White House Releases Recommendations on the Status of Puerto Rico

Puerto Ricans should be the only ones who have a say in whether the island remains a part of the United States or becomes independent and the President and Congress should act on the results quickly, says a new report by the President’s Task Force on Puerto Rico released today.

The 114-page report is the product of two years work by the Task Force that included public meetings in the island nation. It lays out scores of recommendations on some of the island’s biggest challenges: economic development, healthcare and the future of Vieques.

But the report’s recommendations on the issue of status, which often dominates politics in Puerto Rico, are bound to catch the most attention. The task force suggested that that the government should work to ensure that the issue is resolved by 2012, with island residents voting to either become a state (pending Congress approval), an independent country, a free associated state dependent on the U.S. for defense and diplomacy, or remain a commonwealth.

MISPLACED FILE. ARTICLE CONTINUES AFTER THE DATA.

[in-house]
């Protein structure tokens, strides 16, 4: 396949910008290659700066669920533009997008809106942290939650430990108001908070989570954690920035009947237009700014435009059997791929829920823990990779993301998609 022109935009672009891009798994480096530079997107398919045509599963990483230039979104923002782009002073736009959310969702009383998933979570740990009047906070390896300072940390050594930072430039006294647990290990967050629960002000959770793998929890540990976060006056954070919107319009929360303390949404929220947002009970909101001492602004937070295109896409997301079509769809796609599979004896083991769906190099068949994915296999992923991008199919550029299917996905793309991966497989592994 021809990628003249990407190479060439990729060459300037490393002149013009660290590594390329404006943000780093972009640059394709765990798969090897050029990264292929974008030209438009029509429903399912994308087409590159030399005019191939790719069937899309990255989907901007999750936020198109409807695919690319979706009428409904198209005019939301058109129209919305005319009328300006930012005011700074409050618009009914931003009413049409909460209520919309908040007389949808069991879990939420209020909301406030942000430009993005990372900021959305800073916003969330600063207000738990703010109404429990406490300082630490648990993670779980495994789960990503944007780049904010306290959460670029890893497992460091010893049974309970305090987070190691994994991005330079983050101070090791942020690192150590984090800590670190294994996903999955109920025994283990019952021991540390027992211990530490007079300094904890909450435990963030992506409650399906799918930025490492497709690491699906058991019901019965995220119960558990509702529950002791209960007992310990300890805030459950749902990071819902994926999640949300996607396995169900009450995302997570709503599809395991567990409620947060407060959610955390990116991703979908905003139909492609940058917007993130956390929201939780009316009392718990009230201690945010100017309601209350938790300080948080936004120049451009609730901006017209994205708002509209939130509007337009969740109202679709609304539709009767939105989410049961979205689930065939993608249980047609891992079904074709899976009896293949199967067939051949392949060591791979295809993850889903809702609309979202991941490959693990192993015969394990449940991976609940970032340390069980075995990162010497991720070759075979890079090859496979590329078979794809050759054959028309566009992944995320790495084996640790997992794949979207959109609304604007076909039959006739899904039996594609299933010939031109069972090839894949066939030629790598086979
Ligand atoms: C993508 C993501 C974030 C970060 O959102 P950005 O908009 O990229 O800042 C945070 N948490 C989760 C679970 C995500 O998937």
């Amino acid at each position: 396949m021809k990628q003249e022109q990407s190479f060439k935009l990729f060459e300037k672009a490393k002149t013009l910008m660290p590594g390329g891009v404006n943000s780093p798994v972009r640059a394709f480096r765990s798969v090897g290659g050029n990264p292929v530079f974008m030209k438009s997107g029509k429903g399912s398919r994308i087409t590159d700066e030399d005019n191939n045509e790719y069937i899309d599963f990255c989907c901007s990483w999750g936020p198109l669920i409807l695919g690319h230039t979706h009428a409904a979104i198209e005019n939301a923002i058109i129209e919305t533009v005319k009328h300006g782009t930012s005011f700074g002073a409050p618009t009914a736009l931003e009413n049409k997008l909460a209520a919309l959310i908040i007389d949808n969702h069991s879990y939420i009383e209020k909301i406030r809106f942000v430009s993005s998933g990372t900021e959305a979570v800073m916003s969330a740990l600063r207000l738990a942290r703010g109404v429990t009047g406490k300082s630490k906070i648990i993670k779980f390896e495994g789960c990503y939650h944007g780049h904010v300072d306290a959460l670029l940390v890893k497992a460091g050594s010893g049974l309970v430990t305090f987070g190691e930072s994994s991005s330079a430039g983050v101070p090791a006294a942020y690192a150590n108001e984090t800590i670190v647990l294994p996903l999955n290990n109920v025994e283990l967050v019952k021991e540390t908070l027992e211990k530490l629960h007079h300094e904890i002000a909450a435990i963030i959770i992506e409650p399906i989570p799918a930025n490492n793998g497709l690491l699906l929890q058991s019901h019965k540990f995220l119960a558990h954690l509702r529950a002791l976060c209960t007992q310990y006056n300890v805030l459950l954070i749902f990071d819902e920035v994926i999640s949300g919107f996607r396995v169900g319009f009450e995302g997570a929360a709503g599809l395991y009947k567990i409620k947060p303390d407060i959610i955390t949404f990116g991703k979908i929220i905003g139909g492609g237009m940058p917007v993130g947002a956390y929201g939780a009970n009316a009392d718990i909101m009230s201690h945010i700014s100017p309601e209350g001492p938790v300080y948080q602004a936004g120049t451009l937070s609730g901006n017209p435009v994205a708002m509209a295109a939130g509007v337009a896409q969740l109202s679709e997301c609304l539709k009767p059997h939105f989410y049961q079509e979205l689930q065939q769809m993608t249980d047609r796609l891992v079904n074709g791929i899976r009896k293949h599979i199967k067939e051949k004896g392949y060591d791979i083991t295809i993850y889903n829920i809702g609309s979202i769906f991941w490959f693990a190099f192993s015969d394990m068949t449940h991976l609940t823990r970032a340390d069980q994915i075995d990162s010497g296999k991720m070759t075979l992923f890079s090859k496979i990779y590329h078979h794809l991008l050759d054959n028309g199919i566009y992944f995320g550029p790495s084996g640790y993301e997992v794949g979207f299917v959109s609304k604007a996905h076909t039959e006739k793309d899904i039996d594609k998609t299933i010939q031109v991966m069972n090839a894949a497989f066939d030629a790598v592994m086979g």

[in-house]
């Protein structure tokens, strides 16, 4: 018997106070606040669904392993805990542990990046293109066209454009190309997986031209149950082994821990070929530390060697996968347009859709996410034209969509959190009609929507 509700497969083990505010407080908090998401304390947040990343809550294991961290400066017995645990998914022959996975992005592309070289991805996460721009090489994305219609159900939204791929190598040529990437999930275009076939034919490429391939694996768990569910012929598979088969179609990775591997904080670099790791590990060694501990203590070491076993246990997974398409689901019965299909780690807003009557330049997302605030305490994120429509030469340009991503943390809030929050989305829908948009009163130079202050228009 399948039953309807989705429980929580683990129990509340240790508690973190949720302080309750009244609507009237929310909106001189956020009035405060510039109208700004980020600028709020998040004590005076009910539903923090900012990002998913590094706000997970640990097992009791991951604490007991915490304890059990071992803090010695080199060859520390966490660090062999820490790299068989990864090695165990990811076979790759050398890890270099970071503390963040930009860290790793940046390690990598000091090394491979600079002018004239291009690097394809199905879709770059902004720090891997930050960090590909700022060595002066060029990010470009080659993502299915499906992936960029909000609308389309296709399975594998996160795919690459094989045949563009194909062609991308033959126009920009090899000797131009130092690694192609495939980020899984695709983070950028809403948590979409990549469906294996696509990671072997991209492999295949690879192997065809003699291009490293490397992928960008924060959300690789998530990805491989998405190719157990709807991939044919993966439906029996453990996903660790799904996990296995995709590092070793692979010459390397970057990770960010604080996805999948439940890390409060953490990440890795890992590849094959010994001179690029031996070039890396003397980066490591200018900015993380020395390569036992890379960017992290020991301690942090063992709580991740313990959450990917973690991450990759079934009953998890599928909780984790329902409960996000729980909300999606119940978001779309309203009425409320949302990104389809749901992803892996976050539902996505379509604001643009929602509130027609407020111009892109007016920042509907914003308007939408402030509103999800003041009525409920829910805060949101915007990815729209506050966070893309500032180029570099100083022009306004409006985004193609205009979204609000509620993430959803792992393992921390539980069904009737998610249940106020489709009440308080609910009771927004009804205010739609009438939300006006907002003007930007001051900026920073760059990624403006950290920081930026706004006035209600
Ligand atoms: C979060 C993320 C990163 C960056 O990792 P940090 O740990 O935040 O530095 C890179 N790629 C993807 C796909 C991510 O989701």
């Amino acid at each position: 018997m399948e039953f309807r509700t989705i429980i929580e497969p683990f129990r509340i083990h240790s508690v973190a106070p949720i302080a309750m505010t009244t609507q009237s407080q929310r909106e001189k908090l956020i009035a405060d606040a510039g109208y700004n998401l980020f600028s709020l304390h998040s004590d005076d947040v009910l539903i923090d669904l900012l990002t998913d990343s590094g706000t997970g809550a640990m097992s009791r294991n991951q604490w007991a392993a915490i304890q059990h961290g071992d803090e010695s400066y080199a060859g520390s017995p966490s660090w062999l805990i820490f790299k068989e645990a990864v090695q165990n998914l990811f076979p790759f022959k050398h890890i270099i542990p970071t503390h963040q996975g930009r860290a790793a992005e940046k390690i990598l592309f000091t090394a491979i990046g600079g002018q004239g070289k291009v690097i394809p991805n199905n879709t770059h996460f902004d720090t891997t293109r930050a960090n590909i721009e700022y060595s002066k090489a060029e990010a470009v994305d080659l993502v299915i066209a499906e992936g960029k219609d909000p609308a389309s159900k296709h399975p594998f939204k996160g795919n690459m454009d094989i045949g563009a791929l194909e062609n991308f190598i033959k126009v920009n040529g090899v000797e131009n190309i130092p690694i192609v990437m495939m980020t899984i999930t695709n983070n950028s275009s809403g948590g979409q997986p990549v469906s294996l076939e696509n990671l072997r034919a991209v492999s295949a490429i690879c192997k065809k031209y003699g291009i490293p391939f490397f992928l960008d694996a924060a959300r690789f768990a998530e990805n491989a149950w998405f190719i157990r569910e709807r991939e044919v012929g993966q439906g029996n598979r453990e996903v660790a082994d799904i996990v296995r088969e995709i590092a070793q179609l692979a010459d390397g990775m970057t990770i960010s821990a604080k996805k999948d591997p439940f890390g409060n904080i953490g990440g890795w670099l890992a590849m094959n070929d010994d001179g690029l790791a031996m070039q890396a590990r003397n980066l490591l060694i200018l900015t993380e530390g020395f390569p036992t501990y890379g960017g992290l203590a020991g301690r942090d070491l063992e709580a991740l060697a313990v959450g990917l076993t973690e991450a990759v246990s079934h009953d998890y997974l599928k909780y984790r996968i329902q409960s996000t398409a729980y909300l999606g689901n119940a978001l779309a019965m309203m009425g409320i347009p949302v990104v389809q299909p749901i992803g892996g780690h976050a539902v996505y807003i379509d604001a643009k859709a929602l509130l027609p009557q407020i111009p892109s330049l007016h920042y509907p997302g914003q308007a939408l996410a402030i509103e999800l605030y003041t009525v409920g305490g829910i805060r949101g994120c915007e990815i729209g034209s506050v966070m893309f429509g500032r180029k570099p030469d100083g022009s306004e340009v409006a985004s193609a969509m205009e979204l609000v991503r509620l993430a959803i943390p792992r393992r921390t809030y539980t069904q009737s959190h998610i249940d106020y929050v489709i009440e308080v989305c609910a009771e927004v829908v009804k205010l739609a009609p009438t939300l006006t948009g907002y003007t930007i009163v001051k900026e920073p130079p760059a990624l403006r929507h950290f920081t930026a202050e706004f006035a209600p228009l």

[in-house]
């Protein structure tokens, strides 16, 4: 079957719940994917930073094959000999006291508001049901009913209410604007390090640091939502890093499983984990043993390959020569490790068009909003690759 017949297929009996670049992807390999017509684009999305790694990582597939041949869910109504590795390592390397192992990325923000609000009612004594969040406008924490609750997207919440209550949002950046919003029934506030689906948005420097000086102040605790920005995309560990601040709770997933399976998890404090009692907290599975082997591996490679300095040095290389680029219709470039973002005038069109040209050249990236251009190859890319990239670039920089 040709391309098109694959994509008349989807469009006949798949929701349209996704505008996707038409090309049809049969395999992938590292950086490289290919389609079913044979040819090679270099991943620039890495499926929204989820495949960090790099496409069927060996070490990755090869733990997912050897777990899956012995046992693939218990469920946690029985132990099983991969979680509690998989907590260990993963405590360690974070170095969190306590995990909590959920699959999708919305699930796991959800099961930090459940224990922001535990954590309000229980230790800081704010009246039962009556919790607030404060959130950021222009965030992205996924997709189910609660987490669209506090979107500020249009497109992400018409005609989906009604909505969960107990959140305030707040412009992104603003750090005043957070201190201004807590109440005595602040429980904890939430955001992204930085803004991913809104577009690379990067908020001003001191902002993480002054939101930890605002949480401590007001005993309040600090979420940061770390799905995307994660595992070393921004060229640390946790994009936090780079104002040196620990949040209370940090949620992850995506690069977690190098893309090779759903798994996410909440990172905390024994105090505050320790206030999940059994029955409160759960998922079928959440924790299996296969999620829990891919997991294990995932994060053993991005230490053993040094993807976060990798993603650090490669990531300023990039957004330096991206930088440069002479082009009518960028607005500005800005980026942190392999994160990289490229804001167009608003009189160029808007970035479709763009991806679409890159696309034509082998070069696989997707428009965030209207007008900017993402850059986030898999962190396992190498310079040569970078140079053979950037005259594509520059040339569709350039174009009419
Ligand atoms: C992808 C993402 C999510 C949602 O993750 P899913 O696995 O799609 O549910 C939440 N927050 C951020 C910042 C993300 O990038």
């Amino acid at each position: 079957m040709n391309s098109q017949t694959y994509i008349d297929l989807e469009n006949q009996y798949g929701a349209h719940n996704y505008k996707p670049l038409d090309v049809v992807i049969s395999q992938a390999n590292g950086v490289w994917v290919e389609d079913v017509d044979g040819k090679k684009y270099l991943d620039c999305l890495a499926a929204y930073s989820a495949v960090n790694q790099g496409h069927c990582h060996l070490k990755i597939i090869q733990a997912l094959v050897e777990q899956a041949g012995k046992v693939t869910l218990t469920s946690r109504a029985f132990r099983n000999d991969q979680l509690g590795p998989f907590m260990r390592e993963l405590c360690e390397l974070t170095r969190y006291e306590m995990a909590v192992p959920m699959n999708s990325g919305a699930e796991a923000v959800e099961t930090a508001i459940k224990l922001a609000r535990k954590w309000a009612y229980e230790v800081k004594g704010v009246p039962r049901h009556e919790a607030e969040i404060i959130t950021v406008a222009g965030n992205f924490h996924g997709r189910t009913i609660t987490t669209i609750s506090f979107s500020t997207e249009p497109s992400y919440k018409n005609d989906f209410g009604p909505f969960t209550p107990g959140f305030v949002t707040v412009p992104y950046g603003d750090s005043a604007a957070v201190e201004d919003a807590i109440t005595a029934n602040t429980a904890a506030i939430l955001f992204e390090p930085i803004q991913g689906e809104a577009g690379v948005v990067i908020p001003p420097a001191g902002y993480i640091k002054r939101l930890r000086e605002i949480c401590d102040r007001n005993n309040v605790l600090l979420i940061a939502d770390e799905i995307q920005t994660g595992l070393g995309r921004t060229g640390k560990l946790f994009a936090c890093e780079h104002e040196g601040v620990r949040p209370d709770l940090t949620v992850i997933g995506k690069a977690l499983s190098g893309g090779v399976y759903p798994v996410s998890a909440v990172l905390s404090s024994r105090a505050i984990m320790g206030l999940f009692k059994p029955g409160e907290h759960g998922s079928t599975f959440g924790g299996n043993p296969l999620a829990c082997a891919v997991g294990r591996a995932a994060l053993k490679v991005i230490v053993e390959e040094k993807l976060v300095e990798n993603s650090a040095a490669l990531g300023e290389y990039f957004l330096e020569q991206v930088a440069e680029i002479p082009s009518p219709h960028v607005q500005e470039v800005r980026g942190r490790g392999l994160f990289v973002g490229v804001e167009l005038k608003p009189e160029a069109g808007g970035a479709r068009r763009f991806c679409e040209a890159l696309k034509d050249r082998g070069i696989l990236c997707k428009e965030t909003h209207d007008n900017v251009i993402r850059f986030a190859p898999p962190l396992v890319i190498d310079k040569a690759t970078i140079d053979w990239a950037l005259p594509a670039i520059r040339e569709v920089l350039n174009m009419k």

The last time Puerto Ricans voted on the island’s status was in 1998, when voters chose among the above and a fifth option “none of the above.” Half chose “none of the above” and another 47% chose statehood. There was no follow-up action to the vote. The report also says that only residents of the island and not stateside Boricuas, should be eligible to vote on status. The task force also suggests that the U.S. commit to preserving citizenship for residents even if the island goes independent, and that the Puerto Rico shouldn’t be forced to adopt English as the official language, should it become a state.

Other recommendations in the report:

  • Creating a Caribbean Health Science and Research Center, a “regional health cluster” that would help boost health and the economy
  • Helping PR transform its energy economy, first by developing a comprehensive plan for a green new green energy economy.
  • Speeding up the cleanup of Vieques’ former Navy bombing range, expected to last another 10 years, by better coordinating federal and local efforts and training residents for cleanup jobs.
  • Completing a comprehensive housing plan for the island.

Having turned in its report to Obama and Congress, the task force will now be responsible for monitoring how its recommendations are executed.